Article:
Academic journal article International Journal of English Studies

Exploring the Increase of Receptive Vocabulary Knowledge in the Foreign Language: A Longitudinal Study

Academic journal article International Journal of English Studies

Exploring the Increase of Receptive Vocabulary Knowledge in the Foreign Language: A Longitudinal Study

Article excerpt


This paper tracks the increase in the overall word reception knowledge of 224 young pupils in their 4th, 5th and 6th grades of primary education and in their 1st year of secondary education (7th grade), who learn EFL in a formal context. The 2,000 word frequency band of The Vocabulary Levels Test (Schmitt, Schmitt and Clapham, 2001, version 2) is used to establish their word knowledge level. Results reveal that the development of these students' receptive English vocabulary size is incremental and constant, and that it falls within the 1,000 frequency level. Learners increase their receptive vocabulary knowledge in a significant way from one grade to the next. The rate of the gain remains constant across grades.

KEYWORDS: Receptive vocabulary size, longitudinal study, primary and secondary learners, English as a Foreign Language


Size of vocabulary knowledge, either receptive or productive, is generally acknowledged to be incremental (Schmitt, Schmitt & Clapham, 2001: 79). Schmitt (2000) highlights that vocabulary is incremental in a number of ways. First, as regards the incorporation of new words into the mental lexical store; second, concerning the different aspects of word knowledge gradually being acquired. The aspects are not acquired on a yes/no basis, but as Schmitt (2000: 120) says, "it may be better to consider the degree of receptive/productive control of the various word-knowledge aspects".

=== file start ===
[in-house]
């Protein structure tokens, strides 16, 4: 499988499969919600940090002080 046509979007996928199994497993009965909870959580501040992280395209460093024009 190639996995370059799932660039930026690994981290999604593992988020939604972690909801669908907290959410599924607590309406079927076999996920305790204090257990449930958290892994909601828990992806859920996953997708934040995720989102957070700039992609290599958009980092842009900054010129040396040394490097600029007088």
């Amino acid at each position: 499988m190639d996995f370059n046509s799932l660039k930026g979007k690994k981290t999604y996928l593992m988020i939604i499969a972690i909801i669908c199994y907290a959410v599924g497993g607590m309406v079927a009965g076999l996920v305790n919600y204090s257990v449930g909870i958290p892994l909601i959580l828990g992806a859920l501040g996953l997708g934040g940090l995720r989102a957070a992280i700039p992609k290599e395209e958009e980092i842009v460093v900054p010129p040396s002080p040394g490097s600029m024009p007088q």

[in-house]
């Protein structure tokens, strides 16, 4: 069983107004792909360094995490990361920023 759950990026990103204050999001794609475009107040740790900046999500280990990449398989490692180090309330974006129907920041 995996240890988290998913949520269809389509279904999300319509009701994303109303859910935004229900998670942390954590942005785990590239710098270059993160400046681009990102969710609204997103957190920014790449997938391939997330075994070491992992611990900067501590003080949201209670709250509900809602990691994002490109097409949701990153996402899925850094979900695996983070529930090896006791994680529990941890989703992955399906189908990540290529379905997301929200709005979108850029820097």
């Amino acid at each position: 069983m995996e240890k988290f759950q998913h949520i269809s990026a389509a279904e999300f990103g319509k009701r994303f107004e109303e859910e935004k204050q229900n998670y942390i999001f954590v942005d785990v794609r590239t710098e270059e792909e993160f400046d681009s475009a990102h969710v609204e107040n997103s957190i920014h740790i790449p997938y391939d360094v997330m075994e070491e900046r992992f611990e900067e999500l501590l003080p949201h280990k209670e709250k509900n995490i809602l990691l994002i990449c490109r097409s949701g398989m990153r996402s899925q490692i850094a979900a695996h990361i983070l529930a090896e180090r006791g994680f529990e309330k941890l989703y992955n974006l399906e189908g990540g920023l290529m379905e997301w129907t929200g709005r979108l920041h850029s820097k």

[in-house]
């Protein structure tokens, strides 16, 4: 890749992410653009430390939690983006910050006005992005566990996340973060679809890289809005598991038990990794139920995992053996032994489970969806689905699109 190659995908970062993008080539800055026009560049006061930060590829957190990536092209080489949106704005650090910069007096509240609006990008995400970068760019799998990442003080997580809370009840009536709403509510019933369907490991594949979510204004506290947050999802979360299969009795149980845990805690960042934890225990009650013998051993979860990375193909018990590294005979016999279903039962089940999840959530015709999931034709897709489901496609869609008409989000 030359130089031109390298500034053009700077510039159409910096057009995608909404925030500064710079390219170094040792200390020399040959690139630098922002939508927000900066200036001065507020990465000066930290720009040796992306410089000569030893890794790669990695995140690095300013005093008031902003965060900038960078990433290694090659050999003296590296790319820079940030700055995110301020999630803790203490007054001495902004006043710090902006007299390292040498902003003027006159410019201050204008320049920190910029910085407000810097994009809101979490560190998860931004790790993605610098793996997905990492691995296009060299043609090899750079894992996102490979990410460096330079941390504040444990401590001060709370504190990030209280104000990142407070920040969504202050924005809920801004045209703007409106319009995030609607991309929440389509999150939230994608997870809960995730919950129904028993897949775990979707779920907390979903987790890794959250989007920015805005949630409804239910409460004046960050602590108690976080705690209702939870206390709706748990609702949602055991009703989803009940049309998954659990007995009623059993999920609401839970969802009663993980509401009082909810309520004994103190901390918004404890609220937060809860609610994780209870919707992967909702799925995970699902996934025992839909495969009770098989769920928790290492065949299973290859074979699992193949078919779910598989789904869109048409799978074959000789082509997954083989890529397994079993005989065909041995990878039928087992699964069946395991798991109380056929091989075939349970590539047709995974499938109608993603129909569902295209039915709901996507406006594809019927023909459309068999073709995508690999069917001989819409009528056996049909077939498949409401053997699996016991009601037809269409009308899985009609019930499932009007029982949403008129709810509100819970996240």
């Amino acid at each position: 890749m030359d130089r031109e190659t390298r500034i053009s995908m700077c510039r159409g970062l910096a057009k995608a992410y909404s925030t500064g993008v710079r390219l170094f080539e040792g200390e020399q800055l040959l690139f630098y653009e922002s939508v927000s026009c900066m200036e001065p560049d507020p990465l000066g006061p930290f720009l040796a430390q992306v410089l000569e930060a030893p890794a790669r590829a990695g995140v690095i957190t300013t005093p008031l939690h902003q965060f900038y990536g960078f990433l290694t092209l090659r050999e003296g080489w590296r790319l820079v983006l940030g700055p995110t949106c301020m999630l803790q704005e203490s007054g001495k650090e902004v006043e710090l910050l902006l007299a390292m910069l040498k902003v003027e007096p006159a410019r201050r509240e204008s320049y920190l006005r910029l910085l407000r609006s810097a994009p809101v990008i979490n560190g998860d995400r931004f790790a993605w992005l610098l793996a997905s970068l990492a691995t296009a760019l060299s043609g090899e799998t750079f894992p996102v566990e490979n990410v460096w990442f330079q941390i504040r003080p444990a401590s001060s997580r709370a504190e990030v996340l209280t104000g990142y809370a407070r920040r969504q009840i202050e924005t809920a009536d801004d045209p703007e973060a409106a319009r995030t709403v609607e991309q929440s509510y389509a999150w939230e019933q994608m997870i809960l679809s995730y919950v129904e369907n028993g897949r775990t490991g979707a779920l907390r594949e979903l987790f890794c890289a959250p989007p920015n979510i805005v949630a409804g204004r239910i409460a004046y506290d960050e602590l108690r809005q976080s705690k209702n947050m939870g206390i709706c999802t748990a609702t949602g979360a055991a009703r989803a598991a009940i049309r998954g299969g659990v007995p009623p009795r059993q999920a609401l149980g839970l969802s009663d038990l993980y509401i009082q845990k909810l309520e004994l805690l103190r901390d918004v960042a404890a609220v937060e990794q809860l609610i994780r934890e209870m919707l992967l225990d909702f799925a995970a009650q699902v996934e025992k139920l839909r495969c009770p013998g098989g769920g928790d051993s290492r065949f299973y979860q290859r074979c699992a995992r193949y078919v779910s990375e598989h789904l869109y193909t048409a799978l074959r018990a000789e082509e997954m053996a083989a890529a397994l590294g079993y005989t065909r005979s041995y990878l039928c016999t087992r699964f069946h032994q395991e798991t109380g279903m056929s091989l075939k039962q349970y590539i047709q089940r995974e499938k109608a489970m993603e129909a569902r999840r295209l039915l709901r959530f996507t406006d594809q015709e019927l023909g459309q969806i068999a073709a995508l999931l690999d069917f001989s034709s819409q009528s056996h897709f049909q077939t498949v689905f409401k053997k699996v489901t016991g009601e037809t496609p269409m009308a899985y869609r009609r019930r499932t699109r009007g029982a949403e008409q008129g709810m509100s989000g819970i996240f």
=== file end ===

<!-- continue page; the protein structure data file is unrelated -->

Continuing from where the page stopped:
The vocabulary size of foreign language learners also depends on their L2 proficiency level and as students' experience with the target language increases, vocabulary size increases as well. Nevertheless, foreign language learners do not usually succeed in accumulating as large a lexical storage as native speakers do. In fact, the latter are constantly incorporating new words into their L1 lexicon, even well into adult life. Concerning this issue, there is no definitive longitudinal research evidence to conclude that foreign language learners continue storing new words into their L2 lexicon throughout their language acquisition process.

Knowing the vocabulary size, both receptive and productive, of learners provides us with an idea of what FL tasks learners are able to perform. To start with, having a large vocabulary size is essential to interacting in the foreign language. In this sense, researchers have addressed the issue of the number of words necessary to understand spoken discourse (Adolphs & Schmitt, 2004; Nation, 2001) and to read and comprehend texts in the native and foreign language (Anderson & Freebody, 1981; Laufer, 1997). Among the former researchers, Adolphs and Schmitt (2004) estimate that, at least, 2,000 word forms have to be mastered in order to understand around 90% and 94% of spoken discourse in different contexts. Among the latter, Laufer (1992, 1997), for example, states that a text coverage of 95% can be reached with a 5,000-word English vocabulary or 3,000 word families (see also Cobb & Horst, 2004; Hazenberg & Hulstijn, 1996; Nation, 1993, 2001). More recently, Nation (2006) contends that 8,000 to 9,000 word families are needed for understanding a written text and a vocabulary of 6,000 to 7,000 word families for comprehension of spoken text, if 98% coverage of a text is desired. Hirsh and Nation (1992) also point out that knowledge of 5,000 word families is necessary to enjoy reading. As we have seen, estimates based on word frequency criteria have been calculated and research claims that gaining command of the 2,000-3,000 most frequent words as soon as possible is vital for the language learner to communicate orally and in written form in the foreign language (Nation, 1993; Nation & Waring, 1997). The sooner the most frequent words are learned by students, the better their language performance will be. As Schmitt (2000: 137) claims: "The learning of these basic words cannot be left to chance, but should be taught as quickly as possible, because they open [. …

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